Phase of the Moon: First Quarter

(It is a primary Moon phase when we can see exactly half of the Moon’s visible surface illuminated)

How to photograph the moon

Camera Settings – Aperture: f/5.6, Shutter Speed: 1/1600 sec, ISO: 1600, Focal length: 250mm, Exposure Compensation: -5, Focus was set to infinity

Phase of the Moon: First Quarter (with a different setting)

Moon Photo

Camera Settings – Aperture: f/5.6, Shutter Speed: 1/60 sec, ISO: 1600, Focal length: 250mm, Exposure Compensation: -5, Focus was set to infinity

Phase of the Moon: Waxing Gibbous

(It is the intermediate phase, Waxing means moon is getting bigger; Gibbous refers to the shape, which is less than the full circle of a Full Moon, but larger than the semicircle shape of the Moon at the Third Quarter)

Phases of the Moon Photograph

Camera Settings – (Looney 11 Rule was used) Aperture: f/11, Shutter Speed: 1/1600 sec, ISO: 1600, Focal length: 250mm, Focus was set to infinity

Photograph of the White Desert of Kutch (India) using Wide-angle lens

Moon photography using wide angle lens

Camera Settings – Aperture: f/5, Shutter Speed: 1/200 sec, ISO: 100, Focal length: 46mm

We bring you ‘Jo & His Camera’ Comic Strips wherein a Magical Camera gives DSLR photography tutorials to Jo.

Click on the below Image to see the Comic wherein the Camera explains Jo, the concept  of Moon Photography with the help of practical examples.

Camera Settings to photograph the moon

Keywords: DSLR Basics, Photography Basics, Basics of Photography, Photography Tips, Photography Skills, Composition, DSLR Photography for Beginners, DSLR Photography Tutorials, learn DSLR Photography, learn photography, Incredible India, Nature Photography, Travel Photography, Camera Settings, Best Camera Settings, Moon Photography Camera Settings, DSLR Camera Settings, Sun Photography, Astrophotography, Night Photography, Lunar Photography, Looney 11 Rule in Photography, Phases of the Moon, Canon Camera, Photography, dslr photo, digital photography, photography for beginners, photography website, basic photography, photographyblog, photography tutorials, photography business, photography lessons, free online photography tutorials, photography tutorials for beginners, digital photography tutorials, best photography tutorials, dslr camera tutorial, dslr photography tutorial, dslr tutorial for beginners, free photography tutorials, photography tutorials online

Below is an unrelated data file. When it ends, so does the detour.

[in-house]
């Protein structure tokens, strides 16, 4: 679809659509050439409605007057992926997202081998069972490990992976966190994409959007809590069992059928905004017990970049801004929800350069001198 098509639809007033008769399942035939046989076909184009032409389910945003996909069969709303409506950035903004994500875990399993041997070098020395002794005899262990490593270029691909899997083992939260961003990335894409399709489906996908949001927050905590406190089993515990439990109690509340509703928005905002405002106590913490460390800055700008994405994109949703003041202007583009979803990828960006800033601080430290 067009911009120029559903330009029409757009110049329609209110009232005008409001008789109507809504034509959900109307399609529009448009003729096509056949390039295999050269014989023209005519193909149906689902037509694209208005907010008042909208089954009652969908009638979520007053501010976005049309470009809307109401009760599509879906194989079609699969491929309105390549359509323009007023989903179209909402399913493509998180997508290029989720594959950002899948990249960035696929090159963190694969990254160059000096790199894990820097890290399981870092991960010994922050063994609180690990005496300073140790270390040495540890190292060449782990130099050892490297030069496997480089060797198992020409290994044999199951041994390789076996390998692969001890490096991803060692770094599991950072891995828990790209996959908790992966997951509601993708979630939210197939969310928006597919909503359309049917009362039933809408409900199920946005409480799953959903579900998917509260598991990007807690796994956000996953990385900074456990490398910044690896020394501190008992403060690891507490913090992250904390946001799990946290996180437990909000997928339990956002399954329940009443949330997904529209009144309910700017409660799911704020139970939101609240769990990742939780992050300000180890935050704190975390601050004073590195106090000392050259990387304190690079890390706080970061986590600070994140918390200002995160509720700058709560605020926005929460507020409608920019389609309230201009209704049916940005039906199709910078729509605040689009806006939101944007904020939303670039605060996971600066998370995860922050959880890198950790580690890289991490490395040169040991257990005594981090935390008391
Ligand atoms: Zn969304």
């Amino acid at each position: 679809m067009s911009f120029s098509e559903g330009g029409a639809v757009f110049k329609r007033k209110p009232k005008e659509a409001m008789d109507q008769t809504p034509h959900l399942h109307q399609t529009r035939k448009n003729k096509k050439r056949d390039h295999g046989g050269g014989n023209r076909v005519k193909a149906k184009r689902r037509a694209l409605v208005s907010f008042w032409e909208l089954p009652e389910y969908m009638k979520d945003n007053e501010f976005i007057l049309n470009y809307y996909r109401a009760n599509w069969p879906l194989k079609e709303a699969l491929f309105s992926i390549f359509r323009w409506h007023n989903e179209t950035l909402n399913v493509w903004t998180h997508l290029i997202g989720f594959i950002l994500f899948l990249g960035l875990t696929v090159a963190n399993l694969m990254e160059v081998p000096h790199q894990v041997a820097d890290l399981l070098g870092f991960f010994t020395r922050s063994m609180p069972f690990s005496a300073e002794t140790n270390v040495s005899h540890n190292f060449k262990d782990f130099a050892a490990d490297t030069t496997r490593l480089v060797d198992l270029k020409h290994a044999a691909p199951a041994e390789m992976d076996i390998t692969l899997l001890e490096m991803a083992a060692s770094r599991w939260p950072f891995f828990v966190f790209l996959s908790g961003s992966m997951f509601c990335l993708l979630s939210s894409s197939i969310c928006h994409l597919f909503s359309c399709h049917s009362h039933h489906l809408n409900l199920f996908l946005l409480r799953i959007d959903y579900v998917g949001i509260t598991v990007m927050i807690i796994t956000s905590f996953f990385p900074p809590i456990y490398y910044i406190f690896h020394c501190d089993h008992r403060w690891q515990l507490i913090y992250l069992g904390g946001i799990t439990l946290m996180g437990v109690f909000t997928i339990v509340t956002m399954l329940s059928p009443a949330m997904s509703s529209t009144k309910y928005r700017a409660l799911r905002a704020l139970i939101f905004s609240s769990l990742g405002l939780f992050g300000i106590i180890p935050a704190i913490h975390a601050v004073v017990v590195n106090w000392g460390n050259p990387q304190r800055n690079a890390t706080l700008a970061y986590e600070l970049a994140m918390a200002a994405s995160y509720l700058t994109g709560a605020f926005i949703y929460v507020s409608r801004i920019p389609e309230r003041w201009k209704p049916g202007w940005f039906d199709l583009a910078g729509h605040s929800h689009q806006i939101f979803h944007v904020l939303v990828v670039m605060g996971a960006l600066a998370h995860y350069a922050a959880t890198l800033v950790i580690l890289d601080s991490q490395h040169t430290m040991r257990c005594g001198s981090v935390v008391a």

When you do photography: Remember the 5E’s – Explore, Experiment, Experience, Enjoy & Express.  

Do Share The Learning – Like It, Post It, Pin It, Tweet It!

So, have you photographed the moon yet? If yes – do share your moon photographs and the settings you used to photograph it, in the comment box below.

Camera Settings for Sunrise Photography, Sunset Photography and Everything in Between

Camera Settings for Sunrise Photography, Sunset Photography and Everything in Between

Camera Settings for Sunrise Photography and Sunset Photography

Looking for photography inspiration? Well, our world is full of inspiration – sometimes we find it within, sometimes in nature, wildlife, people and so on.

To sharpen your photography skills, you visit photography tutorials websites and check out famous photographers’ works on the internet and social media.

Sunset on Beach Photography

One of the best places to get inspired is ‘Movies’; you get entertained while learning composition skills from their excellent cinematography, isn’t it? Talking about sunrise photography, I fell in love with the opening scene of a beautiful lake at sunrise in the popular Hollywood movie ‘The Notebook’.

Blue Hour Photography

You can capture the beauty of the Blue Hour which occurs before sunrise and after sunset; it lasts between 20 – 40 mins before sunrise and between 20 – 40 mins after sunset before it gets too dark. Sometimes, you may also see orange, yellow, pink colours near the horizon.